Thinking about zoos, the good, the bad, the sad…
Good Day All,
Rather than present more typical spring flower photos, I thought a few from our recent trip to the Pittsburgh Zoo might be more interesting. We have mixed feelings about our zoo here. It has been a very important part of our lives and our children have spent hours and hours enjoying it’s creative and compact geography. We joined in 1997, the year Samuel was born and have been regular visitors ever since. It is close enough that when we home schooled we often walked over for a visit and I can not tell you the number of cold February days that, “going to the aquarium and zoo” saved my sanity.
The flip side has been two very sad incidents that have also deeply effected us. In 2002 a elephant keeper was killed by a female elephant while they were walking around zoo before the zoo opened. This was a sad tragedy but was deeply personalized for us because of a scene that my friend Lynette and I had witnessed just days before. We were, as I said, frequent zoo visitors and Lynette and I often took our kids together. As we stood in the elephant house discussing the fact that the long time head of the elephant program had left to work in Germany we observed that they seemed to be doing things a bit differently. Then we saw the keeper trying to get a mother elephant to kneel while he was bathing her. Over the years we had seen this many times, but on this day the man was using his mahout stick very roughly. Both Sam and Kaleigh, just preschoolers, were very disturbed, “Why is he doing that, why is he hitting her?” We tried to explain the elephant is so big and that little hooked stick couldn’t hurt too much, but we were both deeply uncomfortable. We left profoundly troubled by what we had seen since before then we had only ever observed keepers calmly working the elephants. It was that keeper who died just days later and to this day I am fairly certain it was that female who crushed him in just seconds. More recently was the very tragic loss of a two year old that fell into the wild dog exhibit. I awoke in bed to my clock radio alarm reporting the incident. I woke up crying because it was such a sad, sad story and I wanted it be a nightmare and not true, but it was true.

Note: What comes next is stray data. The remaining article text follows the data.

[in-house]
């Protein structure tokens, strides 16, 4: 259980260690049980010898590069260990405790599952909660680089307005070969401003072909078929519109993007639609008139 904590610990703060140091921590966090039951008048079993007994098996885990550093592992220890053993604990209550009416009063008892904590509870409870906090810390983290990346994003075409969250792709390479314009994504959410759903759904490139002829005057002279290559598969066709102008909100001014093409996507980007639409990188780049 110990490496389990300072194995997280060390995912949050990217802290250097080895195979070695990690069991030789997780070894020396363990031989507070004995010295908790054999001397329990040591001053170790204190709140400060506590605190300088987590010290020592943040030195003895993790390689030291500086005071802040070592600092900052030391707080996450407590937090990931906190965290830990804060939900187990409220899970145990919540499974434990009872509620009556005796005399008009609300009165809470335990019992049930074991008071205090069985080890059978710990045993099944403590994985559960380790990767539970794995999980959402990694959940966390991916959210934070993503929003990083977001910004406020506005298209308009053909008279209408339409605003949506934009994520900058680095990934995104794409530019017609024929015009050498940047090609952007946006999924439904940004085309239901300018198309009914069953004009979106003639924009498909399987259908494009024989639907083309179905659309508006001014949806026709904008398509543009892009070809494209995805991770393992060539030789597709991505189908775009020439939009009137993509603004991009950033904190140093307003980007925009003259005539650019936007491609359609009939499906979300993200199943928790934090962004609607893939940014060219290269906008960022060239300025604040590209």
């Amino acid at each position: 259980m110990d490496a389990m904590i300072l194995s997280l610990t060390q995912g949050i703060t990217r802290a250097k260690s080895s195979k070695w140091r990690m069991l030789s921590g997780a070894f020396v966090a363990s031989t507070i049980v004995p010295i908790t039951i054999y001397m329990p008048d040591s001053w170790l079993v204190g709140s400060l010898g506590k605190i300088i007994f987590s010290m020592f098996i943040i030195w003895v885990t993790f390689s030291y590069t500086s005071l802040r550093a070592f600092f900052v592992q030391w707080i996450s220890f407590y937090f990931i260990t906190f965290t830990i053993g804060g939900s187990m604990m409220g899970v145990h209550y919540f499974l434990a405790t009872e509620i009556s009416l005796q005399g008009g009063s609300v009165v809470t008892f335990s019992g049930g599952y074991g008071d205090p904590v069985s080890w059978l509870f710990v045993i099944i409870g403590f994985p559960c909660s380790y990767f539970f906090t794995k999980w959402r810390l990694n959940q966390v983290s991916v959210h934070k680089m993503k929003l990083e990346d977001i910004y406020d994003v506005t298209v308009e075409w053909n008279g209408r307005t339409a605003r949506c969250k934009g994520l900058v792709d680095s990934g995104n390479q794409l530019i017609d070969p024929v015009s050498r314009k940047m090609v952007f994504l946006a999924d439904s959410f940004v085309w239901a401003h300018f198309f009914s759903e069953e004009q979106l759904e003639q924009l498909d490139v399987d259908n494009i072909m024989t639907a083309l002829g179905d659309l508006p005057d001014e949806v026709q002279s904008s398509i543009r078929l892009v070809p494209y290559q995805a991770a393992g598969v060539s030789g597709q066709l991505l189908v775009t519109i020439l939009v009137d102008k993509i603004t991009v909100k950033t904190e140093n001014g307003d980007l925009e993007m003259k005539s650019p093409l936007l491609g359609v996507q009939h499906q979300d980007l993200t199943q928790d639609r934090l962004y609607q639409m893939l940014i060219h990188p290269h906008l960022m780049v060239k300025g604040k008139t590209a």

These are the only two fatalities ever at the Pittsburgh zoo and we have been here for both, and they have raised questions for us about the appropriateness of dragging wild animals from around the globe to our zoo for us to gawk at. The wild dog incident in particular makes us question if predators should become Disney-fied in our eyes. These were a pack of wild animals doing what they do, maybe we should have much greater respect for them and the fact that we are, in the wild, often prey. We still go to the zoo, not very often now, and when we do we continue to ask ourselves whether it is good to have polar bears and elephants who travel 50 plus miles a day in a lovely but relatively tiny enclosure? Is it good to keep predators like lions, tigers, and alligators on display? Maybe our zoos should only have animals from our area? Or animals that can live in smaller areas comfortably? I don’t know. This probably wasn’t what you were expecting but as I thought about it I realized I really am rather mixed about it.